Mathematics is evoked rather than discovered or just invented. Once a formal axiomatic system is evoked – based on grounding metaphors and conceptual blendings – there are many discoveries to be made about it. New discoveries open up new questions, sometimes also about the physical world. No axiomatic system exists, however, before it is brought to reality by human imagination and work. Mathematical proofs are just a form of specialization of rational public arguments.
Mere simple wonder at the possibility of novel systems to explore is quite enough. There is no reason to mystify mathematics, or any aspect of science for that matter.
Having finally completed reading The Singular Universe and the Reality of Time nearly three weeks after London, I remain pleased to have run into this book almost accidentally. While it is not always a pleasure to read, and while parts of the argument are not as novel as I first thought, the whole is more than the sum of its parts. The book articulates and integrates a systematic realist vision of the cosmos. It is an alternative that needs to be taken seriously.
This vision resonates nicely with the basic insight of critical realism. The mystifying – and in many contexts, ideological – idea of a single Scientific Method has been built on a fundamental misunderstanding about the nature of both cosmic being (ontology) and scientific practices (epistemology). Unger and Smolin push this insight further into the frontiers of cosmology. Their book is thus a critique of the currently hegemonic scientific worldview. No laws are immutable, not even in physics. Our universe is both unique and historical. Its history is open-ended. Life and humanity are real parts of the cosmos that is constantly creating new things out of the lower layers of emergence. At higher levels of emergence, structures are not at all stable, homogeneous and isotropic. Especially at the level of human mind and society, concept- and activity dependent structures are in a recurrent process of structuration and their endurance tends to be only a matter of tens or at the most hundreds of years (although each transformation is also preservative of something and thus can retain much older relational elements).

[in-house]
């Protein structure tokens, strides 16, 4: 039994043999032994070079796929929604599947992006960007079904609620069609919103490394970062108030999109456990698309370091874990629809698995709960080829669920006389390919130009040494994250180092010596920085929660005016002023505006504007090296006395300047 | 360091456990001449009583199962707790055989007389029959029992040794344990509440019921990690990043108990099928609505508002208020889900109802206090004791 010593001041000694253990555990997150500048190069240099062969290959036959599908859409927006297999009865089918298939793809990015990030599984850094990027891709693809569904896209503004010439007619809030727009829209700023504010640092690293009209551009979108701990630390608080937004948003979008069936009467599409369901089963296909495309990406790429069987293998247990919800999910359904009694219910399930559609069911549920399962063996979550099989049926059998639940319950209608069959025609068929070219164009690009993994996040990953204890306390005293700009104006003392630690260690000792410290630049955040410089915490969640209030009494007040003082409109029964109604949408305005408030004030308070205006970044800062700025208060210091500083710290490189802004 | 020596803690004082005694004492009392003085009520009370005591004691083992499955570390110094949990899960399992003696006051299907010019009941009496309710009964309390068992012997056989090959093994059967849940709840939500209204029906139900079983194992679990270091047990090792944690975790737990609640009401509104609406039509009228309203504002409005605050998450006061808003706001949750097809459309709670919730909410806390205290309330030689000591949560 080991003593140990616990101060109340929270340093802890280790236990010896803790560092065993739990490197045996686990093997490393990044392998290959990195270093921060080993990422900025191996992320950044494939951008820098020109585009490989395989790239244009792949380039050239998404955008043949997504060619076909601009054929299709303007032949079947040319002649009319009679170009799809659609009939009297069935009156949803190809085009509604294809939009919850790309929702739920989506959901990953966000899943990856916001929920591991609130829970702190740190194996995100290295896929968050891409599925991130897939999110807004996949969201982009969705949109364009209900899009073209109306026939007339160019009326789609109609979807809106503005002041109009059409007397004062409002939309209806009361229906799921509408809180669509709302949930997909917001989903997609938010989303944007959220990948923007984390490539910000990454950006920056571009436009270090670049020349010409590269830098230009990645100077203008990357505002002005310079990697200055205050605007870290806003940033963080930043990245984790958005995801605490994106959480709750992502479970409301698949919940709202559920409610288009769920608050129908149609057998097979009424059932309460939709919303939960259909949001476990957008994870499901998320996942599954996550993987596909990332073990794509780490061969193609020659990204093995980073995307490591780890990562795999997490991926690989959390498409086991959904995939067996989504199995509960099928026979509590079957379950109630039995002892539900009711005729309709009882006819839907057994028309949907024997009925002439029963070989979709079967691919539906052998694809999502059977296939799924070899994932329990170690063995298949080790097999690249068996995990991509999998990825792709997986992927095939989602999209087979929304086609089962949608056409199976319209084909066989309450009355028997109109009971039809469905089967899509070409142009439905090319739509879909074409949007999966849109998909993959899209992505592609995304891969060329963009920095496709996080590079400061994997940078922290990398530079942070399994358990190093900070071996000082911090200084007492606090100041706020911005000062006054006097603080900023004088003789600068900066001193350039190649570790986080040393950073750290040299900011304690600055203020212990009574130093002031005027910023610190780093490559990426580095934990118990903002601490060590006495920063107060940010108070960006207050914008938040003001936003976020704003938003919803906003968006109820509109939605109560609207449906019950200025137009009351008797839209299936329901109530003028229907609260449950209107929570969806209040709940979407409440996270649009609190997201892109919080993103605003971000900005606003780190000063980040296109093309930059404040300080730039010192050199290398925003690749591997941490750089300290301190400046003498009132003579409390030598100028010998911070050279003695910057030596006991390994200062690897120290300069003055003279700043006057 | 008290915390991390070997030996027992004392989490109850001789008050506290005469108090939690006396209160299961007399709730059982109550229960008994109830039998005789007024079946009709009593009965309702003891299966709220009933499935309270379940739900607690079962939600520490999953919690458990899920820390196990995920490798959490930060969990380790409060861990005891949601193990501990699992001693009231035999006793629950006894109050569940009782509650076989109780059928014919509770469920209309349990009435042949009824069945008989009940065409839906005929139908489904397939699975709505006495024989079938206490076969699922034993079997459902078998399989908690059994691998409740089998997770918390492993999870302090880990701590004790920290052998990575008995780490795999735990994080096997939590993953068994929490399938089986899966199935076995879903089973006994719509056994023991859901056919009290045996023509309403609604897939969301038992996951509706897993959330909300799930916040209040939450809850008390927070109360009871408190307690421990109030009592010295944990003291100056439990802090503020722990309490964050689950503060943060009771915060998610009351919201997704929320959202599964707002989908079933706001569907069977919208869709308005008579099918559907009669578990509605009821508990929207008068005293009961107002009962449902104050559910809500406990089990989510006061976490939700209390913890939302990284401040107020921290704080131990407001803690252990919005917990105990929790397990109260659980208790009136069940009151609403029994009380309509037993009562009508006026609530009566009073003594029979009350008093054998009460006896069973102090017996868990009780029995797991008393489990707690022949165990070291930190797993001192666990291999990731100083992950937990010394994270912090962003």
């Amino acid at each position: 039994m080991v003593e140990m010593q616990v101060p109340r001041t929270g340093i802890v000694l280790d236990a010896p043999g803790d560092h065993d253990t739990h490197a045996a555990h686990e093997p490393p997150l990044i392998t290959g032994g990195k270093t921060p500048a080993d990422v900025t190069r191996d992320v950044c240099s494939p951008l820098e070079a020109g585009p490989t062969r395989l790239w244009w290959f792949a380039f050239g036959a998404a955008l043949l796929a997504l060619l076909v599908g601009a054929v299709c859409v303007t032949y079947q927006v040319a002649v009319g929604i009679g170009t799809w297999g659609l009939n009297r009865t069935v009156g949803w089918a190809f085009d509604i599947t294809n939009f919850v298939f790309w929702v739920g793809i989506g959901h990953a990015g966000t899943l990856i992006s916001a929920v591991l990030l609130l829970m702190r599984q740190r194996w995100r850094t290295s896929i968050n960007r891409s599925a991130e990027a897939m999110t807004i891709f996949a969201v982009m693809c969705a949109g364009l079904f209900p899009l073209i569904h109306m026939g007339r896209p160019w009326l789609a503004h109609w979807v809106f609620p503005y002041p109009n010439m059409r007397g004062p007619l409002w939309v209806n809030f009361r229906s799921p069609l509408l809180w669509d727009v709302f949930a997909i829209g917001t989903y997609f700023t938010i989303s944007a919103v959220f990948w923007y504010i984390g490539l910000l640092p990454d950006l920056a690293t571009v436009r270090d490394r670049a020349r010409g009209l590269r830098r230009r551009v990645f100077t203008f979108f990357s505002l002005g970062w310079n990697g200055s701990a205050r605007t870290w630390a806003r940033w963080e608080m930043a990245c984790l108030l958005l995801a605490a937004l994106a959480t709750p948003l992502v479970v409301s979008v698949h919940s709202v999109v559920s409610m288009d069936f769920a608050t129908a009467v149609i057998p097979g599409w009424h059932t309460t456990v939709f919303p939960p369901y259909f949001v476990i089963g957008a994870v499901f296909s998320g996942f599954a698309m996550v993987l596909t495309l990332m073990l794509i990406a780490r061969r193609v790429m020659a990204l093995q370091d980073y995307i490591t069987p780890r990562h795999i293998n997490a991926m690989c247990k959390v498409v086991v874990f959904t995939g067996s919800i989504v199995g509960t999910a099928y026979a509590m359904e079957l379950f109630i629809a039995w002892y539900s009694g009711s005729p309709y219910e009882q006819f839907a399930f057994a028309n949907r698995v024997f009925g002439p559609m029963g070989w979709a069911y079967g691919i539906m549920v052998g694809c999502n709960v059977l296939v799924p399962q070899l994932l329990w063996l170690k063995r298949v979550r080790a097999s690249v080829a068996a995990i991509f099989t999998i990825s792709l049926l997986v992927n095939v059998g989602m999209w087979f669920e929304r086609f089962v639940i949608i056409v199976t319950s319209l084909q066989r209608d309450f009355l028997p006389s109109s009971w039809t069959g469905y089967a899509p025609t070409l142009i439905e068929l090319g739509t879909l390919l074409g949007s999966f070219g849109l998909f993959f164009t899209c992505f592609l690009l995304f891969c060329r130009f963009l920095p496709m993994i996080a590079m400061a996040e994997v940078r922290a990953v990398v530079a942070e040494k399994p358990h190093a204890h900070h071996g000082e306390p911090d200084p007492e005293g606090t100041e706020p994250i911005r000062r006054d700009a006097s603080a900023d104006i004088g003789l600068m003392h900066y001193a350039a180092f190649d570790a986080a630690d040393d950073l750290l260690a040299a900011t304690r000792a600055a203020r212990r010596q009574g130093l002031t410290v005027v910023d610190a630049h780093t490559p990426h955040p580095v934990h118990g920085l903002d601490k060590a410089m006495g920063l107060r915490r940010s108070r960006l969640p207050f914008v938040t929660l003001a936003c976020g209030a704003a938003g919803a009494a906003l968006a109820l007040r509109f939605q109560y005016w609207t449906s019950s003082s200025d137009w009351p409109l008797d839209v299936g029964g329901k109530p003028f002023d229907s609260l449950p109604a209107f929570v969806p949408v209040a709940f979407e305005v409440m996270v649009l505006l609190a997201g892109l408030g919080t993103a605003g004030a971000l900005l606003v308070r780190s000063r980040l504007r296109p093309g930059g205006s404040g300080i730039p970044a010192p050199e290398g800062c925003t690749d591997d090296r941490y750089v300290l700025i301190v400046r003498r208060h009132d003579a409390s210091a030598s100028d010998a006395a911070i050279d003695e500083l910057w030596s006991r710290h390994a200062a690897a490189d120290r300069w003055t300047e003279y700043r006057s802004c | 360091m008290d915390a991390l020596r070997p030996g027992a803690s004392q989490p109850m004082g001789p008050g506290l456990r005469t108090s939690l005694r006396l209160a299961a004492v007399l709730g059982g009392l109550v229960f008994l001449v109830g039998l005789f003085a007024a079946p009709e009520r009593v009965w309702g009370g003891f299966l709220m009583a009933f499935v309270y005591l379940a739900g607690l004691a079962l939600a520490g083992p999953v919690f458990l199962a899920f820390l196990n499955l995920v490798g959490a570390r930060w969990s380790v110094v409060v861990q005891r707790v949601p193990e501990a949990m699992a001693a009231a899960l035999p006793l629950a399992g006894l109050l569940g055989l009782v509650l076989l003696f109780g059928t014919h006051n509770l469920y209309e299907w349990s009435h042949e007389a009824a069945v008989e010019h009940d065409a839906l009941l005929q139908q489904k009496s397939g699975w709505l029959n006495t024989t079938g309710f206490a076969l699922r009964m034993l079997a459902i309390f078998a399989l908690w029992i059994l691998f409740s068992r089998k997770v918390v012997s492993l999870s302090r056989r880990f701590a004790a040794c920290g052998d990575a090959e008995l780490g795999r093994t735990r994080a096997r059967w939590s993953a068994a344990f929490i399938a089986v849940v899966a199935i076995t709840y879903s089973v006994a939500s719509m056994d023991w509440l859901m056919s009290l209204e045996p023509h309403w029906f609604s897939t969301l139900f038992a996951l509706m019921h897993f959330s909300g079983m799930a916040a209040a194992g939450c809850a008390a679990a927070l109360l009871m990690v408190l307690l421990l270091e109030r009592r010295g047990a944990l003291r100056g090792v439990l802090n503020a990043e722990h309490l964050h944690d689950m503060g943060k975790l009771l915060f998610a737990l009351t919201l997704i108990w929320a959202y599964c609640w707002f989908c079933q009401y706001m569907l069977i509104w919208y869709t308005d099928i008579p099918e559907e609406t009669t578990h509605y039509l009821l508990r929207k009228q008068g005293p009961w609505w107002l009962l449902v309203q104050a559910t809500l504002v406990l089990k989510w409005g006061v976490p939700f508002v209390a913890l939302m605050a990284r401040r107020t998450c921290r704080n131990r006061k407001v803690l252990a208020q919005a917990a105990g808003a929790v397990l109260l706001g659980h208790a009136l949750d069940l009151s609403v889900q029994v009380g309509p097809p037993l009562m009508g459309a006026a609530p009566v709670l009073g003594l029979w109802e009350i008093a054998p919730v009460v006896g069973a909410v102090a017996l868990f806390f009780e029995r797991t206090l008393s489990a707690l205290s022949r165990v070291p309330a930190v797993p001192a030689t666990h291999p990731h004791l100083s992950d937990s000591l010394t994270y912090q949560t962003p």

At the very end of the book (pp.512-32), there is a note concerning disagreements between the authors. This note is informative about the state of scientific cosmology. The closer we try to get to the Big Bang and reveal the mystery of being, the more our philosophical principles, scientific theories and mathematical conceptions seem to be open towards a wide array of speculative possibilities.
For every possible explanation of the available evidence, there seems to be many alternatives. For instance, the homogeneity of the cosmic background radiation is nowadays habitually interpreted as evidence for the cosmic inflation at the beginning of the universe, but if time did not start then, there are plausible alternative explanations (and new ones can be created in the course of future scientific processes). Similarly, while Smolin’s ideas about a process of evolutionary succession of universes may be capable of yielding falsifiable empirical implications, it is hard for me to see the confirmation or falsification of those implications as conclusive evidence about anything beyond this universe.
The disagreements between Unger and Smolin concern the exclusivity of our confidence in science, the principle of sufficient reason, how the laws of physics may change in the future, the reality of tense (past and future, not only the present), the conundrum of metalaws (which is related to the nature of causation) and the relationship of mathematics to nature. Sometimes their disagreements seem to concern only nuances within the same worldview; at times they are more fundamental.